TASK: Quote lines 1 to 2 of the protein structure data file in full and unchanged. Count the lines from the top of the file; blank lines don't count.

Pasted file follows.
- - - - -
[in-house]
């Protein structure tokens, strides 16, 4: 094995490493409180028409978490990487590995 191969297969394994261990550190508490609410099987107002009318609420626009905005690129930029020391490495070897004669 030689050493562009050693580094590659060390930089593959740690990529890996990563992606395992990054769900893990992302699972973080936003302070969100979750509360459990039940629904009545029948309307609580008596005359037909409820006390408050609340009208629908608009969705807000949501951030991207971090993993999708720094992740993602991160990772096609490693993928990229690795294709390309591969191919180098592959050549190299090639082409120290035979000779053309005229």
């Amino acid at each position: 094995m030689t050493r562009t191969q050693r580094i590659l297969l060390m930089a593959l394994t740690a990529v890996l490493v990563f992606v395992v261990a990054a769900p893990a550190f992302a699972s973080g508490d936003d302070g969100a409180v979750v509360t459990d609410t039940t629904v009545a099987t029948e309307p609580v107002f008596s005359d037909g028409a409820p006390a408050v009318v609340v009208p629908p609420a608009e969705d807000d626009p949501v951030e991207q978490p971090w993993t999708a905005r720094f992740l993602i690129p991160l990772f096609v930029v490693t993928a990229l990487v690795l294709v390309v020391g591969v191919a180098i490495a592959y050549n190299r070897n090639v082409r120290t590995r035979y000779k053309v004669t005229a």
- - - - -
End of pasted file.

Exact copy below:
[in-house]
């Protein structure tokens, strides 16, 4: 094995490493409180028409978490990487590995 191969297969394994261990550190508490609410099987107002009318609420626009905005690129930029020391490495070897004669 030689050493562009050693580094590659060390930089593959740690990529890996990563992606395992990054769900893990992302699972973080936003302070969100979750509360459990039940629904009545029948309307609580008596005359037909409820006390408050609340009208629908608009969705807000949501951030991207971090993993999708720094992740993602991160990772096609490693993928990229690795294709390309591969191919180098592959050549190299090639082409120290035979000779053309005229």